Dennis Welch: Magic Words Chapter Three: Telling Your Story

I had the privilege of speaking at a corporate event a few weeks ago, and after the talk, I opened the floor up for a Q and A. One of the attendees asked me, "what's the ONE thing we can do today to help our businesses connect better with our target audience?'

Great question.

We live in a two-dimensional world much of the time. Websites are in many cases replacing brick-and-mortar stores, and texting has replaced real conversation and interchange. But here's what I believe: we have not changed as people. We still love a great story, we like doing business with people that we at least think we know, and somehow we have to achieve that in an ever-changing world.

In fact, I would go even a step further and say that much of the world revolves around a story. If you can get the story right, you can capture the hearts and minds of people you'd like to influence. Paradigms move, and hearts are won. The world changes a little. Maybe a lot.

Telling our own stories is kind of tricky, and most of us are not very good at it. But everybody has a great story to tell. Our lives are interesting, even if they don't seem that interesting to us. And, figuring out how to tell that very interesting story is critical, in my opinion.

Let me give you an example. One time, right after I left The Gallup Organization and started my own company, I interviewed a young lady to write her bio. She had worked with me at Gallup and had gone out on her own to start a very successful real estate company in Houston. She liked the result of that exercise so much that she asked me to write one for her mother, who also worked with her at the real estate company. Instead of doing the interview by phone, I drove out to their offices and sat down in a conference room with her and took out my recorder to start the interview; sure enough she put up her hand and asked me to stop before we ever got started really.

"Listen," she said, "my life is not very interesting, and I hate to waste your time."

I said, "Would you please let me be the judge of that?"

She agreed, and we began the interview; I have to tell you it was one of the most interesting interviews I have ever done. It turns out that this lady and her daughter escaped from Cuba during the Mariel boatlift, and they were incarcerated for months in Arkansas when they first arrived in America. The camp in which they were locked up was filled with mentally ill people and criminals. She had bravely decided to leave relatives behind in Cuba in order to give her daughter a chance at a better life.

Somewhere in her story, she offered the hook: " I love selling houses she said... not for the money, but because I feel somehow that every time I sell a house to people who can afford houses, I am somehow making up for the people in Cuba who cannot."

Boom! You hear that sound? That's the sound of the phone ringing and people knocking down this lady's door when they read that she doesn't sell houses because she's trying to get rich. Her mission for why she sells houses is relatable and attractive. We put her bio on the site and immediately her business exploded. The "Who's the messenger?" question was answered with a resounding response that set her apart from all other realtors that people could have chosen. Her story was a differentiator.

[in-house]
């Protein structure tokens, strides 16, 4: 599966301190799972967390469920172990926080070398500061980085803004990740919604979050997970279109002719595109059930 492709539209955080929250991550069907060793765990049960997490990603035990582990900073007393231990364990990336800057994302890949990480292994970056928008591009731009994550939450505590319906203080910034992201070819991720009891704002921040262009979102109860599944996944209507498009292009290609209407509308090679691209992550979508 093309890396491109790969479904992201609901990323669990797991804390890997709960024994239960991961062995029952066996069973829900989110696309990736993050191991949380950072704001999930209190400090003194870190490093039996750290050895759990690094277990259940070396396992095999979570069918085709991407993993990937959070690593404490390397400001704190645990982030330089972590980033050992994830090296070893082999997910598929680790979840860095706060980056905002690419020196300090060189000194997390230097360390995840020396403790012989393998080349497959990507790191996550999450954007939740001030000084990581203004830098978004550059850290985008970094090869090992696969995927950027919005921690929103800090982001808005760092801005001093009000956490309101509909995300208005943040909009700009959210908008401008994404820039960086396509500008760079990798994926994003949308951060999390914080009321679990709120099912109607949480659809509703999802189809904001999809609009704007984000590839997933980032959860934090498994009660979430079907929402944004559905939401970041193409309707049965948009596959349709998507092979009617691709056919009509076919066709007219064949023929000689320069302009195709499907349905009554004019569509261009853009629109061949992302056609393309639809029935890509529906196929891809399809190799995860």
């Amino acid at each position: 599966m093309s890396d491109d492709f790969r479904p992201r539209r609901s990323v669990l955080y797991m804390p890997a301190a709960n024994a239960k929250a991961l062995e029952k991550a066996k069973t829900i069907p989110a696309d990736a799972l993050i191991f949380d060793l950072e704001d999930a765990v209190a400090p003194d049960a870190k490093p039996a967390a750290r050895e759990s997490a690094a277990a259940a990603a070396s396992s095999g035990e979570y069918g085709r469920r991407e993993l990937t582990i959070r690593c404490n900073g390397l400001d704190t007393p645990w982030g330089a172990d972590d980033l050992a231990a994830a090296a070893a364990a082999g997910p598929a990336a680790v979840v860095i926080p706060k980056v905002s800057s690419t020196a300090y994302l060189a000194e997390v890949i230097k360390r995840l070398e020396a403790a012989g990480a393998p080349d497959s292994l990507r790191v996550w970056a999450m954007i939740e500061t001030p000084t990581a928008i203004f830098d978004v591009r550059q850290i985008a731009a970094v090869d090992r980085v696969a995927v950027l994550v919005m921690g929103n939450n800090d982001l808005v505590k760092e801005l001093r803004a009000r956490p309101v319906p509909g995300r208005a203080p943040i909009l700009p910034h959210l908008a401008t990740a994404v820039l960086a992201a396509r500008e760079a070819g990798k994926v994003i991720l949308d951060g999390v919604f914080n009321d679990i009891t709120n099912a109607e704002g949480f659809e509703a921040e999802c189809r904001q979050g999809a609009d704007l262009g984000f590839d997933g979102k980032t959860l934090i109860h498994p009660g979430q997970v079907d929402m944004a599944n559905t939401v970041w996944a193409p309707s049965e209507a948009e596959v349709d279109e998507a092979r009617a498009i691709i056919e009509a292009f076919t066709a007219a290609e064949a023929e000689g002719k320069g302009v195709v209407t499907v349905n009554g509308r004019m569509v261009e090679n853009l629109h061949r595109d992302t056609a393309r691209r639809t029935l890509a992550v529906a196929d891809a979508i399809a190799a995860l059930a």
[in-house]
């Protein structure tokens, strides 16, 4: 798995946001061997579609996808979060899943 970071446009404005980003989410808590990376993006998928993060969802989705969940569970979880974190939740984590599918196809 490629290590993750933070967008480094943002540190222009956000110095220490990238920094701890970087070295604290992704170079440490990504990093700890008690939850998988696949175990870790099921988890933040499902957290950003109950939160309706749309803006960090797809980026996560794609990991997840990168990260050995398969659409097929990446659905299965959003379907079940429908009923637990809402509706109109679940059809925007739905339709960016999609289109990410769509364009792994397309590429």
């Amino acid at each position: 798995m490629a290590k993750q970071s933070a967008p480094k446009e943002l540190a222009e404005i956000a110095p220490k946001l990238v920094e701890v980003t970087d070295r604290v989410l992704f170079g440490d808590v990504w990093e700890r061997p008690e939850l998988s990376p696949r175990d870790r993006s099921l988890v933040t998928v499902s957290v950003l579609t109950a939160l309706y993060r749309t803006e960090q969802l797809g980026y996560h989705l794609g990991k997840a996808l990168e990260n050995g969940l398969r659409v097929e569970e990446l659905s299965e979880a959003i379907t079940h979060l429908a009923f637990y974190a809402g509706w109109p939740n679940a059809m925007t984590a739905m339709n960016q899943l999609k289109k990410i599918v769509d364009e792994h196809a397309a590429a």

It's funny; almost everyone that I do these bio interviews with starts out by telling me that this probably won't be terribly interesting. But here's the truth. Though our lives may not be very interesting to us, they just might be fascinating to others if you tell the story correctly. That is one really good reason, by the way, that, as a rule, we shouldn't write our own bios.

How do I do it? I start with ten to twelve open-ended questions that I ask in a phone interview. I encourage the subject to talk a lot about each one of the questions, and suggest that more is so much better than less when doing these things. I record the interview, and then I go back and transcribe it by hand.

Yes, with a pen and a piece of paper. The old-fashioned way.

Here's what happens when you do that. You get to hear what people really care about. If you listen carefully, you'll hear the timbre of their voices change at the appropriate time. You get to hear the why. You have a chance to figure out how they got to this role, why they stay here, and why they love it so.

That's attractive stuff, and it's a piece that's sorely missing in our two-dimensional world. People discount their own stories and it's sometimes painfully obvious. I picked up a real estate magazine in a local grocery store recently and every page was the same: a picture of a person, pictures of houses, a red background, a white frame around each picture. Nothing differentiated one seller from the next. I could only tell that they had a head, they had a phone, and they had houses for sale. I wasn't drawn to them.

Remember: People like doing business with people that they think they know. That has always been so, and it is not likely to change. Our stories about ourselves and our work have to do the work that used to happen in person when people walked into our stores or offices. We have to make them care about us, trust us, and even like us.

So, tell your story. Or have someone else tell it for you. You'll be glad you did.

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